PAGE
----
And pack paper and pens to take notes. You also want a safe place to store the myriad of business cards you're sure to receive.

5. Change your attitude.

Rather than focus on how you can benefit from others, go in with the mindset that you're there to give. Look for ways you can help the people you meet. For Thompson at Pressed, that change in mindset has led to more genuine connections. "People at the end of the conference are sick of getting sold to and hearing about everyone else's businesses," she says. "You're going to be the person that sticks out in their memory because it's refreshing to have someone who's reaching out to try to help you."

6. Be memorable.

Take that extra step to be memorable. Creativity can go far in making you stand out among the hundreds at a conference. A case in point is WAKA Kickball & Social Sport, a provider of adult sports leagues, social activities and events. To this day, Thompson remembers the company from her very first Inc. 5000 conference. The representatives made a strong impact by wearing bright red shirts and toting kickballs, which sparked everyone's curiosity about their business. 

If props aren't your thing, you could take a variety of other approaches. Thompson makes her own business cards on ultra-thick paper with an antique letterpress. She finds that people often hang on to her card because it's special. An extra step like this could mean all the difference for your budding business.

7. Take smart notes.

At conferences, you'll hear many great things from worthwhile speakers. Still, avoid taking copious notes. "What I've found is that hurried note-taking can often distract the mind from absorbing the most valuable portions of a presentation," says Heidi Jannenga, co-founder and COO of web-based physical therapy software WebPT.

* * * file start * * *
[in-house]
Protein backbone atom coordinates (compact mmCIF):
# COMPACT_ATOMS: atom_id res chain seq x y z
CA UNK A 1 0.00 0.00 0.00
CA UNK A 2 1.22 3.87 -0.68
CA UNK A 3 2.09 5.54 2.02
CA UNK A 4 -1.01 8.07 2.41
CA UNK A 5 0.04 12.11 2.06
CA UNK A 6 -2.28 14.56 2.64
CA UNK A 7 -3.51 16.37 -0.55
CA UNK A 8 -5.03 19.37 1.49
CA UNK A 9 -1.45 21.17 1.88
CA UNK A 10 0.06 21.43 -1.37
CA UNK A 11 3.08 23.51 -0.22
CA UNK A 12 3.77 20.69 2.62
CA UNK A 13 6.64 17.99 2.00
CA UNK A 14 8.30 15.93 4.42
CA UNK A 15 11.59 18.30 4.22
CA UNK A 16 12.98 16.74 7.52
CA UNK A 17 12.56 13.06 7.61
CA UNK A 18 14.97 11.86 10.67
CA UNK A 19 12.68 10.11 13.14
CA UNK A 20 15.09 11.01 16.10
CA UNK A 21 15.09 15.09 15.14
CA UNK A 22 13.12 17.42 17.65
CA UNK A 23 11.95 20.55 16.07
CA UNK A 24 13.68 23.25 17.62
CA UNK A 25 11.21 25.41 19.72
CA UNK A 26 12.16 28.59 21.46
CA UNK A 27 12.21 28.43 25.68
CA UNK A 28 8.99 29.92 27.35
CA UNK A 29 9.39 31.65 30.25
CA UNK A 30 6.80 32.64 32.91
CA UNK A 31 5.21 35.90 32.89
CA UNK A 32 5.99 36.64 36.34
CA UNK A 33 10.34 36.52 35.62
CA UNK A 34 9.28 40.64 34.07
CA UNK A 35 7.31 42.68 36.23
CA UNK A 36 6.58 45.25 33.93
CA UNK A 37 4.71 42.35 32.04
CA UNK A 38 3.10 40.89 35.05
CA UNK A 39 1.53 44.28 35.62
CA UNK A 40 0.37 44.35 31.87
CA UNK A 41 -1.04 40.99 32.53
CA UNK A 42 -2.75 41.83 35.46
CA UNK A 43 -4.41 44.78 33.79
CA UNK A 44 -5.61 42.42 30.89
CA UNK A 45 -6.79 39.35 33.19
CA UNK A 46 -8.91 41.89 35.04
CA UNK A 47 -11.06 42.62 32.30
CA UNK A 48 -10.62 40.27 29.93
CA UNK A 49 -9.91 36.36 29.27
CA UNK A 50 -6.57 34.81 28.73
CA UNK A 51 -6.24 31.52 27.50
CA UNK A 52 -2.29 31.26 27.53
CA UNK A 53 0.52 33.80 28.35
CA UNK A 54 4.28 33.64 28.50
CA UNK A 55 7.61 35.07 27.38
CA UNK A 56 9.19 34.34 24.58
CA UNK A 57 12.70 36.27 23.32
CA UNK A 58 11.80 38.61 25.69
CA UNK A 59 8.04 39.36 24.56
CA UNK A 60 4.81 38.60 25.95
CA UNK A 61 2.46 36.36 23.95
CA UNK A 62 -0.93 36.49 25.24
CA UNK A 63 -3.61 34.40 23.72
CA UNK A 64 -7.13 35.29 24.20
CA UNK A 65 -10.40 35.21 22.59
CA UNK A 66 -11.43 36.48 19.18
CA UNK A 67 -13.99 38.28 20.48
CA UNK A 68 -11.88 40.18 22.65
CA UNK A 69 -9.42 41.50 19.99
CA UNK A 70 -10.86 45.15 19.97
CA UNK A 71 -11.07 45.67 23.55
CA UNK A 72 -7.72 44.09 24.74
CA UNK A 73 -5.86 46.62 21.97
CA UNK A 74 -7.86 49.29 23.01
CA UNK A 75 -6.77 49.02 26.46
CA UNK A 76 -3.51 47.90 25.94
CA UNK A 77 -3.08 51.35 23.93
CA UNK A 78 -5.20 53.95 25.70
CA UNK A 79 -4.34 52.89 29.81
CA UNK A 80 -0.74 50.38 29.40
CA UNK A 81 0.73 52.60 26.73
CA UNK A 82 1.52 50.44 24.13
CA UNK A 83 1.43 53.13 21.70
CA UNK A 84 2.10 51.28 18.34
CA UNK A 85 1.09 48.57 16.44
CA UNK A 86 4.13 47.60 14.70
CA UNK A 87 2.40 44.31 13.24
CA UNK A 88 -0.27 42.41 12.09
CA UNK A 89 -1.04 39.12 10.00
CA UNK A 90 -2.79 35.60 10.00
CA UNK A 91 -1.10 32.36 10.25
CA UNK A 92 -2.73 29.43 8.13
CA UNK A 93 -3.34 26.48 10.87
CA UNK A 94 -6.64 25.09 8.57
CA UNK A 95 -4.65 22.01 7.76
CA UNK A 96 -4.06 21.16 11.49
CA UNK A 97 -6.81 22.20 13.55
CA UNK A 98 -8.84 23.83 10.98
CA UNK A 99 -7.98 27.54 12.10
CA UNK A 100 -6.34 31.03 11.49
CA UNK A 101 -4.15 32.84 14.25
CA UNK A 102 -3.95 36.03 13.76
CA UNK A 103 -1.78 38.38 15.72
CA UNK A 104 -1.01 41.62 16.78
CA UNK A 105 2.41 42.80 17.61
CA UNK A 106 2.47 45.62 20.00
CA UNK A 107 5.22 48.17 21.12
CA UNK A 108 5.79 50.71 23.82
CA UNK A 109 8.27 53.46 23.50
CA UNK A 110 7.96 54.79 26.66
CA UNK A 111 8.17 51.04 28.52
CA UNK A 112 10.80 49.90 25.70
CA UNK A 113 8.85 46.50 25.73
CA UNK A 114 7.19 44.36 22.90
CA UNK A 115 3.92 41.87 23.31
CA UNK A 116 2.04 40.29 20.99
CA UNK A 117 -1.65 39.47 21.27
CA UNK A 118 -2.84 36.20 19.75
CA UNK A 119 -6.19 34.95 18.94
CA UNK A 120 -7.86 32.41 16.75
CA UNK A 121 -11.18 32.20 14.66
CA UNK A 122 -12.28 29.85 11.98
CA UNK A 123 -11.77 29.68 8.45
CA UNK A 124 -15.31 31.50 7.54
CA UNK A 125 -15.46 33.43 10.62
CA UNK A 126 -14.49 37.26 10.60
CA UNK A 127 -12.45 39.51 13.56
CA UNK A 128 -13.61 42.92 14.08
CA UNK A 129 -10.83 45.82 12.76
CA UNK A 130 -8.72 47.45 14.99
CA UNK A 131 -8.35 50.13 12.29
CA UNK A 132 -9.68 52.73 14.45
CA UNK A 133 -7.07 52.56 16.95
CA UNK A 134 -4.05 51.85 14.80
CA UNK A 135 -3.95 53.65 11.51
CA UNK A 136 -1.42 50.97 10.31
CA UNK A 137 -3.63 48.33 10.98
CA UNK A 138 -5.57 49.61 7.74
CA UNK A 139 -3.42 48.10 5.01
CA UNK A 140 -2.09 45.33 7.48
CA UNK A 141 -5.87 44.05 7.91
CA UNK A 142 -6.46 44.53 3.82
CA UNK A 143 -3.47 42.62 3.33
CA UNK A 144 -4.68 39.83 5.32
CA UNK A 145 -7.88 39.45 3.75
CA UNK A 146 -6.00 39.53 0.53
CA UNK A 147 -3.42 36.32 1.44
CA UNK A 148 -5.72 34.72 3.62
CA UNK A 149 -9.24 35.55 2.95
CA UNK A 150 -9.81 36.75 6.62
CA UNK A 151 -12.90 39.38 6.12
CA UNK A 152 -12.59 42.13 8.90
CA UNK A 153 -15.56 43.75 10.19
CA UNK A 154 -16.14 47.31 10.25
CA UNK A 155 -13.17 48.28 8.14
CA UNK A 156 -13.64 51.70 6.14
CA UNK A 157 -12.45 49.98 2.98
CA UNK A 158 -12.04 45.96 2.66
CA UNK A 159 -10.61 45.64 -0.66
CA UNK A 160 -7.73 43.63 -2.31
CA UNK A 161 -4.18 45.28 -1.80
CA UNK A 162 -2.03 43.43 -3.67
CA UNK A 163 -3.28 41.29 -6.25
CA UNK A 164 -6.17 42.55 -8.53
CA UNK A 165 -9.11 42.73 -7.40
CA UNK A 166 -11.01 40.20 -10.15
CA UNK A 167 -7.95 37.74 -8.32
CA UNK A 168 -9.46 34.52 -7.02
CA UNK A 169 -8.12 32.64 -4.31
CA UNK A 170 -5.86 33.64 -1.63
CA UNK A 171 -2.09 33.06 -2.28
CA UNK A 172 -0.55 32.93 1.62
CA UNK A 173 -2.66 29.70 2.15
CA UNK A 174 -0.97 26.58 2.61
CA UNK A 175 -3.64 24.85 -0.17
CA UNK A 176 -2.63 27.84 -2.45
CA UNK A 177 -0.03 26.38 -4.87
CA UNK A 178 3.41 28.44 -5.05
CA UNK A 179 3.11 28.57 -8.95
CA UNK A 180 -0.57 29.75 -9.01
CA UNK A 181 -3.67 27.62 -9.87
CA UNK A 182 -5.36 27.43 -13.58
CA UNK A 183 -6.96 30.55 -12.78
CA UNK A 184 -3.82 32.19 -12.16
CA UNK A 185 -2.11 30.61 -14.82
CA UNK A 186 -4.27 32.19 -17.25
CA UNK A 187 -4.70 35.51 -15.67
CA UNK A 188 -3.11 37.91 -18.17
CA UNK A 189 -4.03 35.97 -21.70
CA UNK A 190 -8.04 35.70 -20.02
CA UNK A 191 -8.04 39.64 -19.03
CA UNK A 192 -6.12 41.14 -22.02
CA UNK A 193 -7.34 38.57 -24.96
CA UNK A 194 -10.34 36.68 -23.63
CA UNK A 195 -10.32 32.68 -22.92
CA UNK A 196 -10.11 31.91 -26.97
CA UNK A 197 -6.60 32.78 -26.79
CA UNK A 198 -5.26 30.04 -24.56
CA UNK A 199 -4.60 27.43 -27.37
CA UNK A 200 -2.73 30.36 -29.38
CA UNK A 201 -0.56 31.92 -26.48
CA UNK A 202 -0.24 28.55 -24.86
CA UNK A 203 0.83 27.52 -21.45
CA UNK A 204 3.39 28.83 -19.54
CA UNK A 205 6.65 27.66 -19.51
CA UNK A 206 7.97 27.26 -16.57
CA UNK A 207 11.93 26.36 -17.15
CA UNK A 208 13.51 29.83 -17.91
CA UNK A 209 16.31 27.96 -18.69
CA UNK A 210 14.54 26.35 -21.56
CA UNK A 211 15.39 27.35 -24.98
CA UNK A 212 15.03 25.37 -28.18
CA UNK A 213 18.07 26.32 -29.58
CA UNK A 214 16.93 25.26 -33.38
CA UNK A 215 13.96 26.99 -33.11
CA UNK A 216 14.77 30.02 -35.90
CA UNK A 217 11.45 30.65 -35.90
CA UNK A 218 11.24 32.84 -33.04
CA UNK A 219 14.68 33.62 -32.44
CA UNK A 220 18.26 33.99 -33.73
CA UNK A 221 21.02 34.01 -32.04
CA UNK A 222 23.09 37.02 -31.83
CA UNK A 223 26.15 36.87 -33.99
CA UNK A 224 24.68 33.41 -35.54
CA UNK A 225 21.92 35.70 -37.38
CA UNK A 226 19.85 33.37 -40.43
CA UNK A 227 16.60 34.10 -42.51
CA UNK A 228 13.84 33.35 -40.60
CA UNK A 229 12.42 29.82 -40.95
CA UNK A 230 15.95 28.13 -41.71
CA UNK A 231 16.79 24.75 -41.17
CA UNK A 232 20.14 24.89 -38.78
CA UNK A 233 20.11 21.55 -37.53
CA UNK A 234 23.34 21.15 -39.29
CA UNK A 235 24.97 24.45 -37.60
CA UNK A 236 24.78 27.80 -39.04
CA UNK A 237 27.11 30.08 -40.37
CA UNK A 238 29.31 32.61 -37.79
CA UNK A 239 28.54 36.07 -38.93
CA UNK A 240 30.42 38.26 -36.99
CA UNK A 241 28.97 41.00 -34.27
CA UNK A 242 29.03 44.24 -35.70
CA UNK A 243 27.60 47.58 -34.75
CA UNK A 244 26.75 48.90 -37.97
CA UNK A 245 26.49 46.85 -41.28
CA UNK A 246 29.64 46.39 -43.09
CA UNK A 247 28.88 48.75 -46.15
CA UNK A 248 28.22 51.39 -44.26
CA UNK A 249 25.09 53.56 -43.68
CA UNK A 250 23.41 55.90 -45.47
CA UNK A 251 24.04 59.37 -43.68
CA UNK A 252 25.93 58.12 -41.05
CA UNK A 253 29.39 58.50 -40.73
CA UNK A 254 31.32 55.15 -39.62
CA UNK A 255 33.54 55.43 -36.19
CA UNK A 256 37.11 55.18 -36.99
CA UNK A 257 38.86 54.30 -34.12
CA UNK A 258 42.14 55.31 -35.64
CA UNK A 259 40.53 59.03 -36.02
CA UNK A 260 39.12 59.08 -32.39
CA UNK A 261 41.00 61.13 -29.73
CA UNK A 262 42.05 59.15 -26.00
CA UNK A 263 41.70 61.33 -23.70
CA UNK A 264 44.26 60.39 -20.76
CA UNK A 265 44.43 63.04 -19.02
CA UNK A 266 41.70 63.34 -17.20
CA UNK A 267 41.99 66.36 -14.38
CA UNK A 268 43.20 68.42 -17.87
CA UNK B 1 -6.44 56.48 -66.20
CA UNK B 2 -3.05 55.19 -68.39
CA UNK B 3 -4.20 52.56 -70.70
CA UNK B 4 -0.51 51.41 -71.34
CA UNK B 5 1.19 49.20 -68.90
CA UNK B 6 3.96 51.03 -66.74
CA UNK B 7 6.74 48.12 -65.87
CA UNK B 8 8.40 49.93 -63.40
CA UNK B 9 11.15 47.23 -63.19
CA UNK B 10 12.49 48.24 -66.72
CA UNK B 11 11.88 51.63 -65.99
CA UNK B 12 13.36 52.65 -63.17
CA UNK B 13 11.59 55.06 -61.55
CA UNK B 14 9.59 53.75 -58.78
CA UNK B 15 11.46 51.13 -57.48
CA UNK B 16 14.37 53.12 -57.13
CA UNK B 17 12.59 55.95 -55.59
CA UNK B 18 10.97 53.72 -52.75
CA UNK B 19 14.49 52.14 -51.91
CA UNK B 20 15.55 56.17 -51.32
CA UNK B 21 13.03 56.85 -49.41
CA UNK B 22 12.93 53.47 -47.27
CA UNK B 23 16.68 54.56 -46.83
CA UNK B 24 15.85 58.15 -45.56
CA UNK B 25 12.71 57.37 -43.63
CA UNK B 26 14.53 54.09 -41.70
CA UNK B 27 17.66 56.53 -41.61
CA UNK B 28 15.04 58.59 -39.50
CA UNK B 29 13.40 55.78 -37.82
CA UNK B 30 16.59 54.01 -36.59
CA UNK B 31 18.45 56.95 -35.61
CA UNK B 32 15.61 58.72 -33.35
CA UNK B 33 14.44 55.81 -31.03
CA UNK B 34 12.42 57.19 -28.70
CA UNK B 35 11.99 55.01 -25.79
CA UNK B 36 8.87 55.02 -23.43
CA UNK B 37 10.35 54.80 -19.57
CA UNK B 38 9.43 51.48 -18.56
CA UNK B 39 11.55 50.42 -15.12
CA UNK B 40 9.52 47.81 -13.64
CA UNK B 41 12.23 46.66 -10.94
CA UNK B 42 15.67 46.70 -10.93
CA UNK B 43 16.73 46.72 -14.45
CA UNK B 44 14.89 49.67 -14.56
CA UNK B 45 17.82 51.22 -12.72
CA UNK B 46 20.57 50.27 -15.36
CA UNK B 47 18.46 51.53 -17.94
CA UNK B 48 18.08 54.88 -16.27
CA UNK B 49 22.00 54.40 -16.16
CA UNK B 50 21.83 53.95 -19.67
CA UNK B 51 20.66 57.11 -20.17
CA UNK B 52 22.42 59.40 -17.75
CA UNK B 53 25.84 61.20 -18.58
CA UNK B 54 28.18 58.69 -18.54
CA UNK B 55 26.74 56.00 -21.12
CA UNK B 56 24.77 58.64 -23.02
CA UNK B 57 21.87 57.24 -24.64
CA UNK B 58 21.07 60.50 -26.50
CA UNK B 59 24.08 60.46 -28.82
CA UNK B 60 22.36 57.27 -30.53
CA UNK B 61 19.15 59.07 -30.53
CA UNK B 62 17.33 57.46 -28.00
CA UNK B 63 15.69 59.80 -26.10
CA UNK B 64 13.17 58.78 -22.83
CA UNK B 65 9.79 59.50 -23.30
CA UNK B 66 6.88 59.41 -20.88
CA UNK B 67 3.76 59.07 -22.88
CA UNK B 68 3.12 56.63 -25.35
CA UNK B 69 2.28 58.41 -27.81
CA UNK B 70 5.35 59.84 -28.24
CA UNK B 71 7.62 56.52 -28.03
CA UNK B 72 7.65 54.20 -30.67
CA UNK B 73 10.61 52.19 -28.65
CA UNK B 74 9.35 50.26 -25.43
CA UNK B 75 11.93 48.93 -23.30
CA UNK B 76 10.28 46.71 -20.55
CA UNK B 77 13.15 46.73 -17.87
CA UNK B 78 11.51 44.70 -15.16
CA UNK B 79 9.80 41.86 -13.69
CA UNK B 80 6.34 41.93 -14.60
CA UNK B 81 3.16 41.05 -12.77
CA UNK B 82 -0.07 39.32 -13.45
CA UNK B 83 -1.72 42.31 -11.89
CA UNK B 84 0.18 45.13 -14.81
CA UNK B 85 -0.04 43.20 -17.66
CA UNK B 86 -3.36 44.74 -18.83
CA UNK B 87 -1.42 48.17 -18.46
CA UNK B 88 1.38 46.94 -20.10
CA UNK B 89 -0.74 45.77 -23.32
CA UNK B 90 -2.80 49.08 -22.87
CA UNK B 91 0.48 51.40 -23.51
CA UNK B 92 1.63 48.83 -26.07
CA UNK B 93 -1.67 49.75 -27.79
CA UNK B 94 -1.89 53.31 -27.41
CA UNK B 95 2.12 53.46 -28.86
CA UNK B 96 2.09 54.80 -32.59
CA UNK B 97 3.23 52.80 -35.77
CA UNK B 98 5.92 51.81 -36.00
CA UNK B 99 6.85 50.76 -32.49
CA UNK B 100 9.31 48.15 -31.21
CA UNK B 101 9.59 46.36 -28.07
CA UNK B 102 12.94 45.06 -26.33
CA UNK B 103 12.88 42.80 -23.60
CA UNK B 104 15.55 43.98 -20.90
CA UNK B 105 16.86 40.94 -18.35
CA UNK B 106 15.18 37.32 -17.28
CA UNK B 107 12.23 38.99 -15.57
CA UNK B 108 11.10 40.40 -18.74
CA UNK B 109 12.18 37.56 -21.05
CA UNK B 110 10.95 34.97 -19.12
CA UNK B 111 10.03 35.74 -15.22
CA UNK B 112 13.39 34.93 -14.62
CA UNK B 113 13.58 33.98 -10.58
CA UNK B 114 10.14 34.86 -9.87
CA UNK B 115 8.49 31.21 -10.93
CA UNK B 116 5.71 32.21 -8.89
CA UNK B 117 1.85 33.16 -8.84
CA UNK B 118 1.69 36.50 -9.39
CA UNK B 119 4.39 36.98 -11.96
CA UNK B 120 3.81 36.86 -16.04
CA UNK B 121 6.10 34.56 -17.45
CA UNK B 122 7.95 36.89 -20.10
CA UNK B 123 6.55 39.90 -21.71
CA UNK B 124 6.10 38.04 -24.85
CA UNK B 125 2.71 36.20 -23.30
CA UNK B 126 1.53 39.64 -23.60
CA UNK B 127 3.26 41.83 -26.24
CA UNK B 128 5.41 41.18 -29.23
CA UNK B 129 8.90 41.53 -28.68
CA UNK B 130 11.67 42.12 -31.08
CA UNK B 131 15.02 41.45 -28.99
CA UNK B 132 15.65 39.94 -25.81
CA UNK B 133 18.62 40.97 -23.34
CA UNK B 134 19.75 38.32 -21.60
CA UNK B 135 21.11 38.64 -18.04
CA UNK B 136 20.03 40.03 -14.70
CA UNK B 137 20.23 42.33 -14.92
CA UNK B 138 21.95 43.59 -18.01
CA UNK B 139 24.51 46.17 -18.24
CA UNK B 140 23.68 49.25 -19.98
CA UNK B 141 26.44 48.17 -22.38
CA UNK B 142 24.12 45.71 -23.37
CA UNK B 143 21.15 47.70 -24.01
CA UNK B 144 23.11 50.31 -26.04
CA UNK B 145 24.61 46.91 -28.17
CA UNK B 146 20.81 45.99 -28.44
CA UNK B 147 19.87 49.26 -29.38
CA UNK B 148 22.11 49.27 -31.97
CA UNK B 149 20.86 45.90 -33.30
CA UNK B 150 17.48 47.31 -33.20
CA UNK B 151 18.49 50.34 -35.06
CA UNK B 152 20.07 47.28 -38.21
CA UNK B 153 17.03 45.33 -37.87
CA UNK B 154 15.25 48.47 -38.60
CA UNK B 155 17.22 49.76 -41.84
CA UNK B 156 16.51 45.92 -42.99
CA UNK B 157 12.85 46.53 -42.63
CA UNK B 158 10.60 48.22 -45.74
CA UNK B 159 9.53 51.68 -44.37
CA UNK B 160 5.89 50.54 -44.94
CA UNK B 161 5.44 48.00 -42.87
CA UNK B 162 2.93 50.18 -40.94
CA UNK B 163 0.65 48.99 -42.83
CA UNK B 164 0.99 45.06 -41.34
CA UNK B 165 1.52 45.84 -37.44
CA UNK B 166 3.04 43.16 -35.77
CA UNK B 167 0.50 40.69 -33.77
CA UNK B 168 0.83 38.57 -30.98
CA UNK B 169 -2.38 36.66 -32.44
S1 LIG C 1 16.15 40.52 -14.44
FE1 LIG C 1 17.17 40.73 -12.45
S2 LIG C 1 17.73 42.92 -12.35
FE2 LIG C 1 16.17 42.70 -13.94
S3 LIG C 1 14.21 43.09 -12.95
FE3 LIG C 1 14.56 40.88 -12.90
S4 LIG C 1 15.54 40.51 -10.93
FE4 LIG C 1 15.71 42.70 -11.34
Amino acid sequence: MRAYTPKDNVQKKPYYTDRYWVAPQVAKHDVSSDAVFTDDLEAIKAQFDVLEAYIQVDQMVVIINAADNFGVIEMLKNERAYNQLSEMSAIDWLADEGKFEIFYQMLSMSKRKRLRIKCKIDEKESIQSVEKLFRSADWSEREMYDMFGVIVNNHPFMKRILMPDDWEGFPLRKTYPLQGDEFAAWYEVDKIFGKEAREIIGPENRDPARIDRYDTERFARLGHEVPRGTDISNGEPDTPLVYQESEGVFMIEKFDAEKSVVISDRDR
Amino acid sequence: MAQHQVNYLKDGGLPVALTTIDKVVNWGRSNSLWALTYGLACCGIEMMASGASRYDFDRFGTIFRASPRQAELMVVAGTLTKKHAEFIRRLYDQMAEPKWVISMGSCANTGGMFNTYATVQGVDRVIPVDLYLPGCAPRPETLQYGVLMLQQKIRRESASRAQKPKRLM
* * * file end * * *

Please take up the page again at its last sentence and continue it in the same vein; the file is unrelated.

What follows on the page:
She suggests noting only the concepts, initiatives, or campaigns that truly resonate with you because presenters' slide decks are often provided during or after the show.

Also, write down action items and important ideas that don't directly relate to the presentation. Answer the questions: "What stood out to me?" and "What did I learn?" by noting several key takeaways.

8. Prepare an exit plan.

At any conference, you're bound to bump into at least one person who you just can't seem to get away from. Your time is precious and it's crucial you realize your full networking potential.

Devise an emergency exit plan. Have an excuse prepared, so you're not fumbling in the moment or if you're there with a friend, settle upon a signal to indicate you need help ending a conversation. You'll pat yourself on the back for this step when you meet an important contact as a result.

9. Network now, sleep later.

You might be tempted to slip back to your hotel room after many tiring hours at the conference. However, keep in mind that you can catch up on sleep later. You need to push yourself because this is a golden opportunity.

"Some of the best connections I've made were at the night event after the whole conference," Thompson says. In other words, sleep is worth giving up for a couple of days.

10. Follow up.

This may seem obvious, but it's very easy to fall back into your normal routine and never reach out. Jannenga suggests jotting down brief notes on each business card, including any advice, offers, and promises mentioned. You can refer back to them later, which makes it easier to follow up. 

Klugh simplifies following up even further by setting a date and time to speak then and there. That way you can skip the back and forth about when to chat.